adopted a baby girl from Russia who is now 2. I also have a 9 year old
daughter of my own.
We thought this might be a good year to establish
some Russian tradition and teach my older daughter a bit about Russia.
I'm not quite
sure if we celebrated right. Anyhow, Jan 6 we had a traditional 12 course
Russian/Ukrainian meatless meal when the first star appeared. We began
the meal with a with a blessing of honey and broke bread, dipped it
into first honey (sweetness of life) and then chopped garlic (bitterness
of life). We ate a total of 12 dishes symbolising the 12 apostles.
Our family exchanged
gifts around a spruce tree (I know it should have been fir but they
are not too plentiful here) decorated with glass balls, candy, wooden
toys and some decorations I had brought back from Russia.
That night my
daughters hung up stockings and left black bread for Father Frost and
Babushka. Father Frost left presents under the tree and Babushka filled
stockings and left candy on windowsills.
From what I understand
the legend of Babuska is that she was a simple housewife who offered
rest to the wisemen following the star to Jesus. She wished to bring
baby Jesus some black bread, but instead of travelling with the wisemen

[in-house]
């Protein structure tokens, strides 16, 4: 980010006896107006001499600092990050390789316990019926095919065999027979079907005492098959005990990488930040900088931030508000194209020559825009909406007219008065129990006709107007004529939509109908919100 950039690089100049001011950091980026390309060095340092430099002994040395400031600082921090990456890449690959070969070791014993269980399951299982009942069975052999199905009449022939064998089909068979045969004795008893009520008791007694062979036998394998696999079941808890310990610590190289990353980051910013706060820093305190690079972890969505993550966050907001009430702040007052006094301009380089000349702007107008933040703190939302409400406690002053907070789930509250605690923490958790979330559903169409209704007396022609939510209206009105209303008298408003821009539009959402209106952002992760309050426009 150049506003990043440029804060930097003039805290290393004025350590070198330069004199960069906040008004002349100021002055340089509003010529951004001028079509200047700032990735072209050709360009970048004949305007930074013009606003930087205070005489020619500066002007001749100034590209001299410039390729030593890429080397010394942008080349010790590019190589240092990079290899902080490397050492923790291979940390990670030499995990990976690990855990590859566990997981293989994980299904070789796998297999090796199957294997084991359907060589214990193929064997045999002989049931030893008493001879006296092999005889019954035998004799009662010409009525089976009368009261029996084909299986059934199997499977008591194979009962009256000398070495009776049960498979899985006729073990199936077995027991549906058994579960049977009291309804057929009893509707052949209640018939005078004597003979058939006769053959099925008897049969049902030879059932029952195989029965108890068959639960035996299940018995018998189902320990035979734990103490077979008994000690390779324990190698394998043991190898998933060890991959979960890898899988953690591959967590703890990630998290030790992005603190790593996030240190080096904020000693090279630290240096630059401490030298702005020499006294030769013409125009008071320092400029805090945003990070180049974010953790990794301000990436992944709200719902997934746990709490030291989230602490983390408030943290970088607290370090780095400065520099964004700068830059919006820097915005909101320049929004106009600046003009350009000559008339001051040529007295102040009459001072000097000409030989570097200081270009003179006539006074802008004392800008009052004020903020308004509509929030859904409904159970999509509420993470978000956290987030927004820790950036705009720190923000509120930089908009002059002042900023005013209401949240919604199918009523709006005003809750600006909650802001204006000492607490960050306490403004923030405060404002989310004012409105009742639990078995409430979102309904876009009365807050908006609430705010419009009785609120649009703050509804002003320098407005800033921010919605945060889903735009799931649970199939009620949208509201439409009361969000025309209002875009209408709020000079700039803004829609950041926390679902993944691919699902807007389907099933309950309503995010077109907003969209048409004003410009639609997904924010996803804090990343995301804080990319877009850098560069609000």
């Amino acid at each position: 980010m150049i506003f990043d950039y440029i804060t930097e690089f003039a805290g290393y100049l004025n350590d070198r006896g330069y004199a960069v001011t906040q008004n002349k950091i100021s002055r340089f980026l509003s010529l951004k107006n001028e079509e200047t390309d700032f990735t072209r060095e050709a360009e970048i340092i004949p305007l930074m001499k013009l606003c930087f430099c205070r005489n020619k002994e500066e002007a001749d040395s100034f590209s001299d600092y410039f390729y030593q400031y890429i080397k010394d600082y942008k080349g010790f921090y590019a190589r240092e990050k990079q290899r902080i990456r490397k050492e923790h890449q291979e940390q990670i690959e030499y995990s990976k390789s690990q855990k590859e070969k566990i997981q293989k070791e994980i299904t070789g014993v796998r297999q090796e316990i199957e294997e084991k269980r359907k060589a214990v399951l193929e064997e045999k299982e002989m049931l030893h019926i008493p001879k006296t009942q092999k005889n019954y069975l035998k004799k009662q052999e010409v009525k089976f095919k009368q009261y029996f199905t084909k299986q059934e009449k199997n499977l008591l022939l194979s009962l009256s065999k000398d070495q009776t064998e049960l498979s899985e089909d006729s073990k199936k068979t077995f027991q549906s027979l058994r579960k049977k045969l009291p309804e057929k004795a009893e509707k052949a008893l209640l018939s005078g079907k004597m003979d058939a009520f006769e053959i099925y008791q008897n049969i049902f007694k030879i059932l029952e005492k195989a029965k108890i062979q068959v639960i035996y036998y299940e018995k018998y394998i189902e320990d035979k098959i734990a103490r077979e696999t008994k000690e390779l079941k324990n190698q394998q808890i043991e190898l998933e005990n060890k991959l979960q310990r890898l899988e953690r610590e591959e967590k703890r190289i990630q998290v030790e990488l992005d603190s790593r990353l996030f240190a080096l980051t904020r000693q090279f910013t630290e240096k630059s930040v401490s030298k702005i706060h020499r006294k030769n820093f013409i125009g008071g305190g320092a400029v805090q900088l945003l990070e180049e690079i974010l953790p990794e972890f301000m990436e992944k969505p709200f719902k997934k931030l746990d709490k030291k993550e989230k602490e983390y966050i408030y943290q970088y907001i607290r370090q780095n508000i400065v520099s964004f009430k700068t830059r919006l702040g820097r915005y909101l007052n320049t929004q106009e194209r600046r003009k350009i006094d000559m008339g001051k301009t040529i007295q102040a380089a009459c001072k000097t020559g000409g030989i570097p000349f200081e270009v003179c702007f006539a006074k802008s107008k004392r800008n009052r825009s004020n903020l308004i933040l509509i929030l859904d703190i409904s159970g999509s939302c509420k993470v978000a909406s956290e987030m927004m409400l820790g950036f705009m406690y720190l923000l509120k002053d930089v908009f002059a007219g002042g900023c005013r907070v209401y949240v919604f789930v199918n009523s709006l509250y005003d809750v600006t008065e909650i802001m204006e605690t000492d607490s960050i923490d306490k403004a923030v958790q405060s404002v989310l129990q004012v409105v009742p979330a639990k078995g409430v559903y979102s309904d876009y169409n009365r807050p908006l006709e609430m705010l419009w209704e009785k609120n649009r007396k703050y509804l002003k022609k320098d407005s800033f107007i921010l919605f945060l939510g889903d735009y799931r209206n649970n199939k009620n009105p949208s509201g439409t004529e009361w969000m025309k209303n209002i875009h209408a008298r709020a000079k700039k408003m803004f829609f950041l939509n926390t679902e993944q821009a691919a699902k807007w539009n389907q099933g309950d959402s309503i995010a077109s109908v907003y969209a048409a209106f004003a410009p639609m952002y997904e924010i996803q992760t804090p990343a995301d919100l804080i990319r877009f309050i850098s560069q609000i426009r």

she decided to finish her housework before leaving. When she was ready
to leave it was daylight and snowing and the star and the tracks of
the wisemen were gone. Finally she found her way to Bethlehem, but the
baby was gone. She laid down to rest in the stable where Jesus was born
and died in her sleep. Now she travels to each house on Christmas Eve
filling stockings and looking through windows for the Christ child.
Our menu wasn't
quite authentic. I'm afraid I cheated and tried a few dishes containing
milk and cheese from a couple of Russian cookbooks. We had Borshch,
Potato cakes with mushroom sauce, Pashka (I know its for Easter but
I had to try it) Cheese Crepes, Cranberry Kissel, Lazy Vareniki, Potato
Shanezhki, Kasha, Ritual wheatberry and poppyseed cereal, and Sturgeon
poached in white wine ( I couldn't find Sturgeon, so I substituted salmon).
The best was the
potato cakes. The worst was the cooked buckwheat, although I have to
admit that I did eat it in Russia...but I remember now that I put a
lot of jam into it. My friend said she remembers her Ukrainian grandmother
frying it with bacon and onions. I think I will try that next year.
Here is the recipe
that I used for the potato cakes:
1 lb potatoes,
1 egg, 1/2 cup flour, 2 tbsp margarine - Cook potatoes, drain, mash
while hot mix with egg, flour and butter. Form into patties and fry.
4 oz mushrooms,
1 1/2 cups stock made with vegetable cube, 1 tbsp flour, 1 onion, 4
tbsp margarine.- Chop and fry mushrooms and onion in 2tbsp margarine.
In separate pan melt 2 tbsp margarine, add flour, stir in vegetable
stock and cook for 5 minutes. Add fried mushrooms and onion and pour
over potato cakes.